reviewers. However, reviewers will not factor the proposed data sharing plan 
into the determination of scientific merit or priority score. (See below, 
SHARING RESEARCH DATA.)
 
BUDGET:  The reasonableness of the proposed budget and the requested period 
of support in relation to the proposed research.

AWARD CRITERIA

Applications submitted in response to a PA will compete for available funds 
with all other recommended applications.  The following will be considered in 
making funding decisions:  

o Scientific merit of the proposed project as determined by peer review;
o Availability of funds; and 
o Relevance to program priorities.

REQUIRED FEDERAL CITATIONS 

HUMAN SUBJECTS PROTECTION:  Federal regulations (45CFR46) require that 
applications and proposals involving human subjects must be evaluated with 
reference to the risks to the subjects, the adequacy of protection against 
these risks, the potential benefits of the research to the subjects and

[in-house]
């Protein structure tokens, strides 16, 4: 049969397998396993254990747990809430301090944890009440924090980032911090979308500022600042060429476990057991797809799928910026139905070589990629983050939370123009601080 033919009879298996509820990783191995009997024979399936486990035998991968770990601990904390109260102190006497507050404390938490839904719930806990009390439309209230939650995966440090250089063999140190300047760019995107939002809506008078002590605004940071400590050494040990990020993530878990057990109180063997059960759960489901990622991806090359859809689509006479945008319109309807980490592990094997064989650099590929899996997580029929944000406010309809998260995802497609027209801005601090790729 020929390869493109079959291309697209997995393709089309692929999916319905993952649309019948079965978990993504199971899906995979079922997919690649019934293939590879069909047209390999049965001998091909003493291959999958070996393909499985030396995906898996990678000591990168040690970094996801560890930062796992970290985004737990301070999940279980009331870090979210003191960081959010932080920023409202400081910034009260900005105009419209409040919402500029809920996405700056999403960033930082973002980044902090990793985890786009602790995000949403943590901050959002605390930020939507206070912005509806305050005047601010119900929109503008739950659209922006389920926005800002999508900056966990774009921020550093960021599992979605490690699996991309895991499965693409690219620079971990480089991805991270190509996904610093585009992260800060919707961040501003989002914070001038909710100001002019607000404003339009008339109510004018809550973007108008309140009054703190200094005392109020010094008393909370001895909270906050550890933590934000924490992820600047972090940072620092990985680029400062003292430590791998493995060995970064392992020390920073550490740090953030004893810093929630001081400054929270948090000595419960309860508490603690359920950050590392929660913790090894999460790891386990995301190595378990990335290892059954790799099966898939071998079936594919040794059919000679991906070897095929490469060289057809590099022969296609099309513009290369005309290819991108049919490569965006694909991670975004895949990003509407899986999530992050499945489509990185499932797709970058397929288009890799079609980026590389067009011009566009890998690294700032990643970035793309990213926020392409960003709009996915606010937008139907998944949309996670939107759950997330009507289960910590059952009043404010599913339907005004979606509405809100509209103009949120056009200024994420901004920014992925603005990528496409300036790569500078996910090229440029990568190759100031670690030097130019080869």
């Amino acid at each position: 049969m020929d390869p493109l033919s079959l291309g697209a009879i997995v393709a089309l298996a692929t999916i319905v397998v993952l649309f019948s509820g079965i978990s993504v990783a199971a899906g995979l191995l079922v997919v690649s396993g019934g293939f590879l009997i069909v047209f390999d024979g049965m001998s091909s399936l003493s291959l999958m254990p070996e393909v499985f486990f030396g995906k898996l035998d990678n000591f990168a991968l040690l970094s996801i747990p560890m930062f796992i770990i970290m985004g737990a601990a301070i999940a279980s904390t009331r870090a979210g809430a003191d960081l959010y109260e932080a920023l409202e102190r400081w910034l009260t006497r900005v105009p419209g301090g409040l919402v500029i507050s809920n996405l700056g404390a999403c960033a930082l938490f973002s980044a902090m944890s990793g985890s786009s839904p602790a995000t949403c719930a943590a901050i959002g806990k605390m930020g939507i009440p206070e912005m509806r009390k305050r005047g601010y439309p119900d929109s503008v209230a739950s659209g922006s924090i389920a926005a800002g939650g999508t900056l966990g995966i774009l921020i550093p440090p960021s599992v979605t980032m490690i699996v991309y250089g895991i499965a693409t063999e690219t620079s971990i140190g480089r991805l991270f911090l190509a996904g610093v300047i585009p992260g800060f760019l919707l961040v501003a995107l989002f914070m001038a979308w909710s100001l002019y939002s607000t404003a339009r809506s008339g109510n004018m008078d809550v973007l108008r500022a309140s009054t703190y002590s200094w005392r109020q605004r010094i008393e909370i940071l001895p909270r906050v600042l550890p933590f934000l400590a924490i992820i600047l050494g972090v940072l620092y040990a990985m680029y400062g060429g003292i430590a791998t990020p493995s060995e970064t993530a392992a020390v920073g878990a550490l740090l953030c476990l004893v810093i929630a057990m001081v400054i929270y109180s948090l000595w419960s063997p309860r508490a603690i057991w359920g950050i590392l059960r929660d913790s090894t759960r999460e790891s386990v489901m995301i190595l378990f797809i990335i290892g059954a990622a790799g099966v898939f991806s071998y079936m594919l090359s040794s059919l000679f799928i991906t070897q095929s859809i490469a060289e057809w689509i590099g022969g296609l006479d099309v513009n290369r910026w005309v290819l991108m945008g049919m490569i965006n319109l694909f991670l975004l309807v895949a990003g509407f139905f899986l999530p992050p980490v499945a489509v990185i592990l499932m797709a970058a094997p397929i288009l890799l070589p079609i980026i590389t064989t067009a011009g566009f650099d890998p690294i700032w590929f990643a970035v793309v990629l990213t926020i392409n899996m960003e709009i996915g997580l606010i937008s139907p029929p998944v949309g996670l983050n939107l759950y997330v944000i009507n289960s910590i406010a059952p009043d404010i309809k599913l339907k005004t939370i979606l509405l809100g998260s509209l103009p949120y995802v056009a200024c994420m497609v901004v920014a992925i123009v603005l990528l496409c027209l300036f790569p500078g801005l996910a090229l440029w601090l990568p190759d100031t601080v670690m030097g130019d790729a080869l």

others, and the importance of the knowledge gained or to be gained.  See 
http://www.hhs.gov/ohrp/humansubjects/guidance/45cfr46.htm.

DATA AND SAFETY MONITORING PLAN:  Data and safety monitoring is required for 
all types of clinical trials, including physiologic, toxicity, and dose-
finding studies (phase I); efficacy studies (phase II), efficacy, 
effectiveness and comparative trials (phase III). The establishment of data 
and safety monitoring boards (DSMBs) is required for multi-site clinical 
trials involving interventions that entail potential risk to the 
participants.  (See NIH Policy for Data and Safety Monitoring, NIH Guide for